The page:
Caterham Cars builds the Lotus that Lotus won’t

Charlie Magee

Welcome to Small But Mighty, a short series about boutique British car companies. You may not know much about Ariel, Briggs, Caterham, or Morgan, but you probably see at least one car the way they do: as a crafted thing, meant for enjoying and possessed of its own personality. To read more about the landscape of this cottage automotive industry, click here.

Caterham Crawley Map

Just south of London, down by the city’s other bustling airport of Gatwick, Caterham Cars beckons in the visitor with two-story-high, full-color action pics of its retro road crabs and bright, Caterham-green arrows pointing to a glass door with the word “Welcome” in bold letters next to it. This operation doesn’t mind foot traffic.

Caterham has been dining out for over 50 years on the brilliance of Colin Chapman’s original 1957 Lotus Seven, a featherweight, cycle-fender skiff intended for trials and other forms of small-car racing. Two years after the Seven debuted, Graham Nearn started a Lotus dealer on Caterham Hill south of London and became a rabid seller and advocate of Sevens.

By 1973, Lotus was ready to move on, but because nothing ever dies in Britain, Nearn acquired the production rights from Chapman and rechristened it the Caterham Seven, producing both kits and finished cars. (To read about 7 reasons why Caterham’s Seven is still going strong, click here.)

After the original factory blew down in a storm, Caterham moved to a new plant east of London and then opened the facility near Gatwick as a production site, showroom, and customer delivery and service center. If you live anywhere in Europe, you can easily fly in, watch your Seven being worked on (or attend a course on how to assemble it yourself), and drive out. Being so accessible is one of the ways Caterham keeps its cash register humming.

Another is a driver academy it started in 1995 that today accepts 56 students per season and plugs them into an eight-event Caterham racing series. It costs about $43,000 a head and is sold out through 2024. And the company licensed a Lego kit a few years ago that sold over 200,000 copies, bringing a nice return.

Meanwhile, the cars and kits keep selling “500 a year, religiously. It doesn’t matter if there’s a recession on, a war on, we always seem to build 500 cars a year,” says David Ridley, Caterham’s chief commercial officer. He told me the company is trying to squeeze out another 100 cars to pare down an “infuriating” 12-month order backlog.

The U.K. takes 40 percent, with the rest headed to Japan, France, and the U.S. as the company’s biggest export markets, plus a host of other countries. Coming: a dedicated U.S. model because of a 2015 federal law allowing builders of low-volume replicas—the Caterham certainly qualifies—to sell 325 units a year exempt from safety regs. “We’re barely scratching the surface in America,” says Ridley.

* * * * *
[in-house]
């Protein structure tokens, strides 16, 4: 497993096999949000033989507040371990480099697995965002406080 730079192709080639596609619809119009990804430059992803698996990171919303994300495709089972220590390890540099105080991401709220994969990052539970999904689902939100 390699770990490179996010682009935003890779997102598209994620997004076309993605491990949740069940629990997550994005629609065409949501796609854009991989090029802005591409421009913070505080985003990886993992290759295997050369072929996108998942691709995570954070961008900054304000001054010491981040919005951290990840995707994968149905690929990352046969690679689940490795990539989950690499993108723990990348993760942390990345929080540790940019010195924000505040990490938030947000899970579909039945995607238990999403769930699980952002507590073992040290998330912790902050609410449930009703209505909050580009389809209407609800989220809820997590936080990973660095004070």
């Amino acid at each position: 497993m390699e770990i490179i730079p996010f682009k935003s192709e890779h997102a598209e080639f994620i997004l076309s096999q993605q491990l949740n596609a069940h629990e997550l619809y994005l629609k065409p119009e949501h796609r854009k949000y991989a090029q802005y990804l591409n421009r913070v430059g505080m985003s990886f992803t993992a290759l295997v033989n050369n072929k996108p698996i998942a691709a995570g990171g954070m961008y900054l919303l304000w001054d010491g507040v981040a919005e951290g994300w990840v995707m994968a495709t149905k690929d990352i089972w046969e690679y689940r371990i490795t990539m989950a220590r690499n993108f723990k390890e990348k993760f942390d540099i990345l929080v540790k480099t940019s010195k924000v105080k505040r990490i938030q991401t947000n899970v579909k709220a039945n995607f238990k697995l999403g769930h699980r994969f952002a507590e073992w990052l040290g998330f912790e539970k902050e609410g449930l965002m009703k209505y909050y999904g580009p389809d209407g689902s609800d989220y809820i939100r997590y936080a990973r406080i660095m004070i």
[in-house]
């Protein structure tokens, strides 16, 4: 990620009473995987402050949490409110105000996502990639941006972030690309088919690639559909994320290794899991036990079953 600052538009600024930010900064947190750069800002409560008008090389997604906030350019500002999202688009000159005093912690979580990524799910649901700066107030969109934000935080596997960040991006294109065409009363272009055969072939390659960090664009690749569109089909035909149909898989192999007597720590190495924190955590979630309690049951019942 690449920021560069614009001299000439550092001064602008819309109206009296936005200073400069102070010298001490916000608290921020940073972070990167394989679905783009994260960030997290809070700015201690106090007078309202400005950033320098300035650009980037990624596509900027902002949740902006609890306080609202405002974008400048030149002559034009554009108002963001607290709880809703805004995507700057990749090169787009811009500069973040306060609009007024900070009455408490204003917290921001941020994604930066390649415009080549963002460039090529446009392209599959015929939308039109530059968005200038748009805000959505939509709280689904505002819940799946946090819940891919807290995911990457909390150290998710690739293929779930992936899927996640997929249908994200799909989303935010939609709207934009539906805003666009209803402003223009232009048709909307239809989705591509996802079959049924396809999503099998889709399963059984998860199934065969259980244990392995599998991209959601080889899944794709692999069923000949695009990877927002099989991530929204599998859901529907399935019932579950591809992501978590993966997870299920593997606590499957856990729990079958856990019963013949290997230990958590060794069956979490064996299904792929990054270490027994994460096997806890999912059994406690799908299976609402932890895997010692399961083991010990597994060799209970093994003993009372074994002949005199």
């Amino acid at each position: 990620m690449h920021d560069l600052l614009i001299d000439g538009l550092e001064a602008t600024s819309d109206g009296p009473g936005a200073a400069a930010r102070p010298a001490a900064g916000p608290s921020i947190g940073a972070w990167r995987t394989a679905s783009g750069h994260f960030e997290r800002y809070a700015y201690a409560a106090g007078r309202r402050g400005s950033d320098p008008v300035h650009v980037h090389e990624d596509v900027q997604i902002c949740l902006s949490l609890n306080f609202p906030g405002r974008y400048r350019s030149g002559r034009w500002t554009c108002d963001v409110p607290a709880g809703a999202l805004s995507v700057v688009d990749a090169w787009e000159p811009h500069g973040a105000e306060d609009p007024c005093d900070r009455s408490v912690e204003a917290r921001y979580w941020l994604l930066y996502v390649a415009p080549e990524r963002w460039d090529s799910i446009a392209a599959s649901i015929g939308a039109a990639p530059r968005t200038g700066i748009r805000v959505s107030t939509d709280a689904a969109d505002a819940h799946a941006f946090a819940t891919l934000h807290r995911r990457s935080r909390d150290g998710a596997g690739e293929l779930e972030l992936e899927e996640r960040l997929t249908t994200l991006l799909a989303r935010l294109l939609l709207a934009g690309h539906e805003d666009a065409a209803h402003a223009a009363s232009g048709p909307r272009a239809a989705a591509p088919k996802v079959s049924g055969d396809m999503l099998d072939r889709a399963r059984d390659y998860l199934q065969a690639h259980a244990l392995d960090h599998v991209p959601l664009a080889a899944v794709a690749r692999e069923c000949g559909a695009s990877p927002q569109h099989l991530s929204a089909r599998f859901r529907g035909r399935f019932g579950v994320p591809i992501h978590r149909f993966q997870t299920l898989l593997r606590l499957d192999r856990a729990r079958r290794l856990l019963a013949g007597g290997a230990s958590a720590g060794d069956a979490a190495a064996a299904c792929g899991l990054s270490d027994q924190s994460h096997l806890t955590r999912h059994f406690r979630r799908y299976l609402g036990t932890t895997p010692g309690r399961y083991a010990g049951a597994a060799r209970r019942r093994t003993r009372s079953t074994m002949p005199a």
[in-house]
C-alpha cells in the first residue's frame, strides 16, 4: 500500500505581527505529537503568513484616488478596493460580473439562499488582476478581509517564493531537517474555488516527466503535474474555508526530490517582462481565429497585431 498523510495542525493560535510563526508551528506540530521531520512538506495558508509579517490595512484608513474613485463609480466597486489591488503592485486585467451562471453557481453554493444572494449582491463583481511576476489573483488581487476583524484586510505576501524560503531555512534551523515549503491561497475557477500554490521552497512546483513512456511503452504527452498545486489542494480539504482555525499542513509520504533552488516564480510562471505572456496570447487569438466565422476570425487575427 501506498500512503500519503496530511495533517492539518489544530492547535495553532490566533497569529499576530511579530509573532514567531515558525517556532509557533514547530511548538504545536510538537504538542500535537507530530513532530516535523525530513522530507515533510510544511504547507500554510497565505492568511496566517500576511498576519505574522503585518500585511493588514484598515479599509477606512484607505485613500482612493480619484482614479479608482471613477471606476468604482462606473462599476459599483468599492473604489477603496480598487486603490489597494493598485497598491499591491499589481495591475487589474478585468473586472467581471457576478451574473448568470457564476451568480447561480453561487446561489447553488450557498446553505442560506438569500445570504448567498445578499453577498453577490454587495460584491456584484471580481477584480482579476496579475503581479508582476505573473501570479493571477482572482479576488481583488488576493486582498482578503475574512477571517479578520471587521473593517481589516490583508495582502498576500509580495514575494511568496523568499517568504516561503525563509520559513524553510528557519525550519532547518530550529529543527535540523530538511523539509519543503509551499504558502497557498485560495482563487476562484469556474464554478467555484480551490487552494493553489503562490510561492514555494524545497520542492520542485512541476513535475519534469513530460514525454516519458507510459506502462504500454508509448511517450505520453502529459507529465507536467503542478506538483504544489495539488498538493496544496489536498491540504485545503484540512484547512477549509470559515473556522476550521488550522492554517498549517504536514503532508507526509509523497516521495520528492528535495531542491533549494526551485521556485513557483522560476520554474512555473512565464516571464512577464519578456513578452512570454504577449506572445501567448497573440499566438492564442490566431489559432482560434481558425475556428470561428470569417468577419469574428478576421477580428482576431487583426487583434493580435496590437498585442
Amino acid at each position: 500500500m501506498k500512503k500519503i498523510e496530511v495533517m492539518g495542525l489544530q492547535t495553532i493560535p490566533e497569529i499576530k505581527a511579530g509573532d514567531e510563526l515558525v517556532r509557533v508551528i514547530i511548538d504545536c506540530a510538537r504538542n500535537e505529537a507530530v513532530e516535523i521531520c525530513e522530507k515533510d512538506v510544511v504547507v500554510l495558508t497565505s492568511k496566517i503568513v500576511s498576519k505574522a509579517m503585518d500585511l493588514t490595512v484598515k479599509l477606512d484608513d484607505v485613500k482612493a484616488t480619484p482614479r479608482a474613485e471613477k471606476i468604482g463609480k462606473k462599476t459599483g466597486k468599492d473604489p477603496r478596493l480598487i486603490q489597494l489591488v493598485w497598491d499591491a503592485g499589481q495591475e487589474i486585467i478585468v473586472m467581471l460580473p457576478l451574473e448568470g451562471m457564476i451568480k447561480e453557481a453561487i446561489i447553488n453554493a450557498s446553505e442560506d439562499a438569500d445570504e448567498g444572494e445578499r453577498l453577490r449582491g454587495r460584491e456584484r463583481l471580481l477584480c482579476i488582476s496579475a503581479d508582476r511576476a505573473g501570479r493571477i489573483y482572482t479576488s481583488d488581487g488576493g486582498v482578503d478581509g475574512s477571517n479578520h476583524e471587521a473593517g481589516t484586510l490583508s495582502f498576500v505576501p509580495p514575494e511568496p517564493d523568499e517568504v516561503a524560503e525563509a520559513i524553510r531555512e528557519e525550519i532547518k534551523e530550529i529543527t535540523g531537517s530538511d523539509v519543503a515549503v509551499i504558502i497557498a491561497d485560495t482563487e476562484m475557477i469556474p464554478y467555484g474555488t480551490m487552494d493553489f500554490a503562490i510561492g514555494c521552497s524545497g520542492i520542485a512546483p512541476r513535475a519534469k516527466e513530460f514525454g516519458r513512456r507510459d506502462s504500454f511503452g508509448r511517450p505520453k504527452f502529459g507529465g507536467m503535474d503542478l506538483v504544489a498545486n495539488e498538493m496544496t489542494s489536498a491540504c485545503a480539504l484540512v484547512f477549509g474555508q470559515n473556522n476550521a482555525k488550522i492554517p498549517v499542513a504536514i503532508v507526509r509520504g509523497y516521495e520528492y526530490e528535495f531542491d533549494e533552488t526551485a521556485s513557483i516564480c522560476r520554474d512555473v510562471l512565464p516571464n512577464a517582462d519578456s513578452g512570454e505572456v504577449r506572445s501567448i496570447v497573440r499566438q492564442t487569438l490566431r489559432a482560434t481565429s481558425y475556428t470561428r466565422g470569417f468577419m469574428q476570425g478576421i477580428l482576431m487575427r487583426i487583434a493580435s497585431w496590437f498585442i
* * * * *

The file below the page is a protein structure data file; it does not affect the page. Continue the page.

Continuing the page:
Nearn’s family sold the business in 2005, leading to a high-flying era in which tiny Caterham fielded an F1 team for three seasons (best finish: 10th) and produced a sports prototype for a one-make racing series. Money vanished faster than it was coming in, and in 2021 the beleaguered company was sold again to its Japanese distributor, VT Holdings, a multibillion-dollar international car dealership group.

Caterham Cars Seven R 620 engine top
Charlie Magee

Besides financial security, the deal produced the 84-hp Caterham 170, which at VT’s behest substituted the 2.0-liter Ford Duratec unit of the company’s more powerful 360, 420, and 620 models (and their many variants) with a turbocharged Suzuki 660-cc three-banger from Japan’s domestic mini-car market.

Originally intended solely for Japan, the lightest Caterham at 970 pounds is also the cheapest, with a starting price of about $35,000, and it has become wildly popular elsewhere. On a short skim of the pavement around Gatwick, it proved the closest Caterham comes today to replicating the original Seven, with gossamer-light controls hitched to narrow tires and acceleration that is breezy if not exactly face-puddling.

As with the other cottage makers, Caterham will have to be agile to avoid walls that are closing in. The number of gasoline engine and manual transmission combos available from a global industry headed in the exact opposite direction is shrinking yearly. Two-pedal Caterhams might be anathema to a company that trades on a full-immersion interactive experience, but “if I had mentioned an electric Caterham two or three years ago, I would have been strung up as a witch. Now there’s a growing acceptance and interest in it,” Ridley says.

However, until you can drive one to the track, blast around, charge up, and drive home, there won’t be an electric Caterham, he said. “We’re waiting for it to be the right time for us. It’s a tough world and it’s only getting harder, but we’re fighting the good fight, and I see no reason to believe we won’t be here in 10 years.”


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This article first appeared in Hagerty Drivers Club magazine. Click here to subscribe and join the club.

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